Trans AM followed up T.A. with Liberation, a politically charged album without any lyrical content. The album was better received by critics and Trans AM fans, but still had people scratching their heads because Trans AM had released a “serious album”.

Seen as a sign of union, not division and largely considered a “safe” album, 2007’s Sex Change assuaged fans’ worries that the band was moving in directions they didn’t understand.

Here’s a few quick questions and answers with Washington, DC’s Trans AM:

When Trans AM were last in Halifax in 1997 (for the Halifax Pop Explosion), there were reports that they drove gearheads nuts by putting duct tape over the names of their keyboards. Was this a regular occurrence for Trans Am? Why?

Yeah. Companies obviously place their brands prominently on their
instruments. It looks cheesy. We pay for the gear and then advertise
it on stage for free? Bad deal. A band’s gear looks much cooler with
brands mostly eliminated. So tape over it! Or at least demand some
free gear to advertise it. (We have no endorsements.)

What would Trans AM change about the last three albums; T.A. (2001),
Liberation (2004) and Sex Change (2007)?

They were fine, but multiplying the sales figures by ten might have
been a good start. I think we could have done some things better, but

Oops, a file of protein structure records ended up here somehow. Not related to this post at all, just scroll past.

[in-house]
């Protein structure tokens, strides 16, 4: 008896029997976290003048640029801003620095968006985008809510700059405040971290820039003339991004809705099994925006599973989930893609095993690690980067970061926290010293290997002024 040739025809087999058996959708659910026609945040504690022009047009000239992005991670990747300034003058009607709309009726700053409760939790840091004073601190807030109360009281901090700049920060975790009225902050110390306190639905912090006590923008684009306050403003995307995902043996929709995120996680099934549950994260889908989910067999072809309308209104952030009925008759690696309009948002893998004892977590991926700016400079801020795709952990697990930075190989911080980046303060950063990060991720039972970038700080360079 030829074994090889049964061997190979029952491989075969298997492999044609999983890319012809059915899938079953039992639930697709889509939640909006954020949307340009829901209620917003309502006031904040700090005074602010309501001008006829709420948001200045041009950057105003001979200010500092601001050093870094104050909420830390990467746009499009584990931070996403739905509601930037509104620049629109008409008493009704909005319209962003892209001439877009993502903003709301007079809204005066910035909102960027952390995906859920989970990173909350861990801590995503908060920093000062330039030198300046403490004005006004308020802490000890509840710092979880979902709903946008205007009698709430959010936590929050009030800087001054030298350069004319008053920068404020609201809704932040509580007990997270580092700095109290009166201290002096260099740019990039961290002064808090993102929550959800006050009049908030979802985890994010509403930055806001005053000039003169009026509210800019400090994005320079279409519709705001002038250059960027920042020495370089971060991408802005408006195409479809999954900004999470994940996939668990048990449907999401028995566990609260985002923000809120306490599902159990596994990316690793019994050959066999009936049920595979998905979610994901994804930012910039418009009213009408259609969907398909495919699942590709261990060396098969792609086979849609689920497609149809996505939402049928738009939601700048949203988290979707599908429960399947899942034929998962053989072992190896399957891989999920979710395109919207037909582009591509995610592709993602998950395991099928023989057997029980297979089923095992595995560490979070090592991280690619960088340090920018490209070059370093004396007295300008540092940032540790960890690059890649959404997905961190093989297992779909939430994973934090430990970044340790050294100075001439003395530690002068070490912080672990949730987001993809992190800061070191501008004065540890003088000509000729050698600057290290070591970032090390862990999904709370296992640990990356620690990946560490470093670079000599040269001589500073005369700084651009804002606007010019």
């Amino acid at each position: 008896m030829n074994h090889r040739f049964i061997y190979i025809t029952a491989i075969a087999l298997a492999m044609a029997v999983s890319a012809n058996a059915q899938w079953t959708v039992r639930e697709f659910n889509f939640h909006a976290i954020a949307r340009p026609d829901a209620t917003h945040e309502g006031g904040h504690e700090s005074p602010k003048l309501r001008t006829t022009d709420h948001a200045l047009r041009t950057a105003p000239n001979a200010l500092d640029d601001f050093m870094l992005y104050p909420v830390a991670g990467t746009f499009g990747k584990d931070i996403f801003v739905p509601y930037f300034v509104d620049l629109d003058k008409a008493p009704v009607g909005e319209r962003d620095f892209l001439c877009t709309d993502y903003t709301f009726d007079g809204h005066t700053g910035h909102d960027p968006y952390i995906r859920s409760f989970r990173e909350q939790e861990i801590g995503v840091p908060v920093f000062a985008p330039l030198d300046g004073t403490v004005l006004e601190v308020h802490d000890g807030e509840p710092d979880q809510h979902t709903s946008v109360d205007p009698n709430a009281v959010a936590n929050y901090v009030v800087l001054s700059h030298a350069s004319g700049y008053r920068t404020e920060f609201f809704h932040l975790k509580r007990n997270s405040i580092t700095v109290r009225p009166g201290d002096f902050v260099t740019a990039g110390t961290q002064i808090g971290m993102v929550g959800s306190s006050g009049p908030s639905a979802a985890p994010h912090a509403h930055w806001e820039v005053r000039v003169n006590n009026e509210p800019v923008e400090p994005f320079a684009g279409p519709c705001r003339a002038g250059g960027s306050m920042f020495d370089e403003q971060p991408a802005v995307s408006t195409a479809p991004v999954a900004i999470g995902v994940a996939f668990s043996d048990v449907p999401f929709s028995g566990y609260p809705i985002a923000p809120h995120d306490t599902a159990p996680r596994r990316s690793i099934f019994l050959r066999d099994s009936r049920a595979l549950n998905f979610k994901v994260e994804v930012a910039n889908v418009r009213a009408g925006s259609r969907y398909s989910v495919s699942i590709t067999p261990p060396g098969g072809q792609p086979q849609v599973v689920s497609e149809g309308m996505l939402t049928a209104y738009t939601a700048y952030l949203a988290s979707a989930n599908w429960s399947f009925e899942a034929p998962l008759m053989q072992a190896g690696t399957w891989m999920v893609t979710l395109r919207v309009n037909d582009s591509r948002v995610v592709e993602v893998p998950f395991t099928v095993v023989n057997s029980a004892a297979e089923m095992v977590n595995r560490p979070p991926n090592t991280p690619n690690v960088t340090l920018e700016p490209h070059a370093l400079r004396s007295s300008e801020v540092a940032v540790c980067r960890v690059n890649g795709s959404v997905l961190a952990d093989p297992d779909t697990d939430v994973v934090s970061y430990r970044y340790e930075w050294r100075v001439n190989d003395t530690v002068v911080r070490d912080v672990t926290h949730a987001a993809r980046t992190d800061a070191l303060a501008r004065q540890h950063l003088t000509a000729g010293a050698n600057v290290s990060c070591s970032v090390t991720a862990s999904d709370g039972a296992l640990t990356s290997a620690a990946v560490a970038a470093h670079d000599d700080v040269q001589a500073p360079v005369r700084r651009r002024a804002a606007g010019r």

each album has its own area and time and place. We’re not too
precious about our “work” – we’ve got eight albums, so a few stinkers
is OK. It’s the only way to get anywhere new.

Was T.A. received the way it should have been?

Again, we were trying to make an 80’s pop record just before
electroclash really exploded and people figured out what they wanted
to remember the 80’s as. Our album is not as cohesive as I’d like. It
was also completed right after 9-11 which kind of put the “party all
the time” vibe in a weird light. But in retrospect, maybe more
partying and less fear would have been the “responsible” decision.

Does Trans AM, themselves, consider Sex Change a “return to form”?

Well, we didn’t do anything but try to make a Trans Am record, so
maybe in that way, yes.

Is it frustrating creatively to have critics/reviewer/fans decide
what is and isn’t Trans AM’s form?

We’re past that. We know what we sound like, sort of. I guess I’m
glad that a “return to form” is a positive.

Will there ever be another Trans AM/Fucking Champs project?

Well, we could easily do stuff with those guys, but The Champs aren’t
really an active band.


What is one thing about returning to Halifax after more than years
that excites Trans AM?

We’re hoping for the coldest and darkest Halloween ever. Also, our
second show at that festival we played last time was one of the few
where I remember us really getting our asses kicked by another band.
It was the afternoon, we were in poor form and the Mooney Suzuki
wiped the floor with us. So I’d like to get that taste out of my